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Legislation Introduced Wednesday Attempts to Rein in Abuse of Land Contracts - The Vindicator

Land contracts – also known as rent-to-own or lease-to-own agreements – have plagued local officials in the fight against blight and caused headaches for tenants who often struggle to stay afloat, local officials have said.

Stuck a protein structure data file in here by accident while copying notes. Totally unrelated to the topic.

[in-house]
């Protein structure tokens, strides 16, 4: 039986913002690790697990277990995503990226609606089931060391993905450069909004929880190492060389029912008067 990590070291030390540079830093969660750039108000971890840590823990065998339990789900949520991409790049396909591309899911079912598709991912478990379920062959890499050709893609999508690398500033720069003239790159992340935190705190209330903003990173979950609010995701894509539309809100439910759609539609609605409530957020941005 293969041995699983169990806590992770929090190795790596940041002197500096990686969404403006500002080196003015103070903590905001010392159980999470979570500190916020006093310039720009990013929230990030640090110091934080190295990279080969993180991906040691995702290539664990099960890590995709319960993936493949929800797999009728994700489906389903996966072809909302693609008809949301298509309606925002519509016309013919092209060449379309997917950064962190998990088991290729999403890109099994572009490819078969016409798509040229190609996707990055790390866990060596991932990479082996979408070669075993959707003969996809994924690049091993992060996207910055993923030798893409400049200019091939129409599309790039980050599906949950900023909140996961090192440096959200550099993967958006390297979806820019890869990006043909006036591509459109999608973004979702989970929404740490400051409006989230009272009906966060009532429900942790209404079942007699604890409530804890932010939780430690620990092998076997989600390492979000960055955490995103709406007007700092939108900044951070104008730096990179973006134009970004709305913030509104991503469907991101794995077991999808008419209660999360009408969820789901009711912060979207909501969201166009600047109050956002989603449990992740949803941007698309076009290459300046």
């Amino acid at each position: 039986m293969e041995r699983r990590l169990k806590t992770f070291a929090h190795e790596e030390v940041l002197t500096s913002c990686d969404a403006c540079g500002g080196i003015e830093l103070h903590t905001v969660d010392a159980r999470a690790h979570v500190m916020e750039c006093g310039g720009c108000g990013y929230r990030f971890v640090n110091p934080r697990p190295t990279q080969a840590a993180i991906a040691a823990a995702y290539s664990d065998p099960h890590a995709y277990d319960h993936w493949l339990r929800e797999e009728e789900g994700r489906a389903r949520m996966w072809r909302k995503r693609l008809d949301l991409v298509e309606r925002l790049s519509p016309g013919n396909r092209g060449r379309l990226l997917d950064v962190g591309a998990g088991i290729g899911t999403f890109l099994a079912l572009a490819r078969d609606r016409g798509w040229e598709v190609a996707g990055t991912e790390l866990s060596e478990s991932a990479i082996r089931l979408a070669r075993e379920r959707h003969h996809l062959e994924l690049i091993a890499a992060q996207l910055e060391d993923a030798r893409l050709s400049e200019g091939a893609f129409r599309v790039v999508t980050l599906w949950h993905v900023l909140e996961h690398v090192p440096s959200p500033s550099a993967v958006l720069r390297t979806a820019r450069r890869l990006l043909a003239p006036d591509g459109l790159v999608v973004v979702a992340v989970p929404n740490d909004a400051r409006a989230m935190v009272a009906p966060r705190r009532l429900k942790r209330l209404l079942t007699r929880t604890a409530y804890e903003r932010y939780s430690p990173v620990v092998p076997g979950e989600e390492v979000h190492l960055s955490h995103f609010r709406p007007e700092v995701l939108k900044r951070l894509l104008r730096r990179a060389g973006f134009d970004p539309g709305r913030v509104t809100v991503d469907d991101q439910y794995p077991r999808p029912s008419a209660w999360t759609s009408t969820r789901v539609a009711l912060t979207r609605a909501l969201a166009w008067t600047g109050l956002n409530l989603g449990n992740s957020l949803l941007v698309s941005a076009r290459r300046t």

State Rep. Michele Lepore-Hagan of Youngstown, D-58th, introduced “The Fair Lending through Land Contracts Act” Wednesday, which aims to protect prospective homebuyers and communities where land contracts are prevalent. “Companies swooped into Ohio and other states devastated by the collapse of the housing market, bought homes for pennies on the dollar, inflated the value of the homes, then enticed borrowers to enter into high-interest, long-term loans they have little, if any, chance of repaying,” Lepore-Hagan said in a statement. Ian Beniston, executive director of Youngstown Neighborhood Development Corp., said not all land contracts are bad, but the legislation would help prevent predatory models. The Vindicator documented the process in an article last year. In a typical scenario, an investor will purchase a home for $3,000 and turn around and offer it to a buyer for $3,000 down and $200 a month over 10 years. The party issuing the land contract still holds the deed, so if the buyer under the contract defaults on a payment, the issuer keeps the money collected and the home. In addition to providing buyers with legal recourse, Lepore-Hagan’s legislation would require companies to make repairs to comply with local building codes prior to issuing land contracts. In Youngstown, many out-of-state companies purchase foreclosed homes and began marketing land contracts without making repairs.

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